So what more appropriate place to launch book three, Violet Fate, than our local neighborhood restaurant? I got in touch with the corporate offices of the restaurant and proceeded to get the same kind of enthusiastic response as the local restaurant. The young man I talked to congratulated us immediately on our success, then talked to his boss in communications as well as the local franchise owner, and they’ve all been supportive.

The event is still very much in the planning stages, but I have found this whole exercise invigorating and rewarding. Mom and I now know after three years that publishing a book is very hard work that pays pretty terrible wages in terms of monetary value, but a pretty fantastic salary if you like being paid by gratification. As my little sister Allyn Stotz, a children’s book in Baton Rouge, LA, (who is our No. 1 cheerleader) has said many times: it’s those voices that praise you for having the courage to pursue your dream that make this a worthwhile pursuit.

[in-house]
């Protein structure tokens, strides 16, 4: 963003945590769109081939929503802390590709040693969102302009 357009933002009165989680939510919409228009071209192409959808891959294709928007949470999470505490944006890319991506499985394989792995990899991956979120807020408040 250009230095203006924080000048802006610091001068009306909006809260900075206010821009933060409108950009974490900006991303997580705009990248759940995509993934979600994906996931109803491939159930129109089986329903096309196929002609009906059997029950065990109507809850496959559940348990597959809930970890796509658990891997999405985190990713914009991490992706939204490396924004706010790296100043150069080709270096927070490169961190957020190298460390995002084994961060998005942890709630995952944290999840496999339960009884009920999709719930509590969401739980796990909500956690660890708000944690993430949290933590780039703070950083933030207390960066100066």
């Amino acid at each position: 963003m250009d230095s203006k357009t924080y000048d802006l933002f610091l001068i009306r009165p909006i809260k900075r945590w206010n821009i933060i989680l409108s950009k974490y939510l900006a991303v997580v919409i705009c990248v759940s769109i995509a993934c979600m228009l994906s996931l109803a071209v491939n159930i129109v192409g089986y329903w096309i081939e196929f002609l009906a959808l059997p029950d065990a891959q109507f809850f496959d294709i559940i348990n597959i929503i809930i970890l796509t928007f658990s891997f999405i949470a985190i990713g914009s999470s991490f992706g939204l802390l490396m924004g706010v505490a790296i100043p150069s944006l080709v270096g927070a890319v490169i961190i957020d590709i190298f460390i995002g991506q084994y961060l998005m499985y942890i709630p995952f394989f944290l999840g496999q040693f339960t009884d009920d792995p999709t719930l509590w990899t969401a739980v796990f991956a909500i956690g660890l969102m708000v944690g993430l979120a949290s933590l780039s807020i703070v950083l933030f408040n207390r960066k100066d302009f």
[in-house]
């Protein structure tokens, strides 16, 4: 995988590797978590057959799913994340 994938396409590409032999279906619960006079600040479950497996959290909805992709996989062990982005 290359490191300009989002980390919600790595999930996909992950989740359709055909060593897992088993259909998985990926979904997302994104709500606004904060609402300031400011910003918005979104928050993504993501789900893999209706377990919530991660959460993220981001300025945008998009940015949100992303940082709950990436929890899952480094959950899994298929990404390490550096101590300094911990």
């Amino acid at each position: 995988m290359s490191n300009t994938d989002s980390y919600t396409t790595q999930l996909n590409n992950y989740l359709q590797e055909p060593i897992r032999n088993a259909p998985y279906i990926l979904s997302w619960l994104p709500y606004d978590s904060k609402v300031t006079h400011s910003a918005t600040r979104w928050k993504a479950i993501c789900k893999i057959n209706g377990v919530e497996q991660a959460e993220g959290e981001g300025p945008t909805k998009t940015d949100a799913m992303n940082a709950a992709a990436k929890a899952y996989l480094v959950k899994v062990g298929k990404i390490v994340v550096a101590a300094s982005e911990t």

As mom and I found at this past weekend’s art and craft’s fair, one person’s comment or action can make an entire day’s efforts worthwhile. We sold just enough books to deem the fair a success. But about half an hour before the fair’s end, mom turned to me and kiddingly said: we need to sell one more set of Twist of Fate/Wretched Fate to make it a true accomplishment. Fifteen minutes later, a quarter hour before the fair closed its doors, a young man wandered by, found out we were local authors, then proceeded to pump us for information on what we’d been through. He was fascinated. Then, even though he readily admitted he didn’t read many books these days, he bought a set. I patted myself on the back for having convinced him they make great Christmas gifts. But when we went to address the signed copies to a gift recipient, he grinned sheepishly and gave his own name.

Thanks to Applebee’s and to Daniel for this week’s needed “salary”.

Genilee Swope Parente

 
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Posted by on December 9, 2014 in Uncategorized

 

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Getting Back to Edgerton

125th

Some of the Swopes at the 125th town birthday

Despite the fact we haven’t lived in our hometown for years, Edgerton remains a deep part of who the Swope family is. For that reason, we’re going back there this summer carting boxes of books and hoping to meet up with some of the best supporters we’ve had.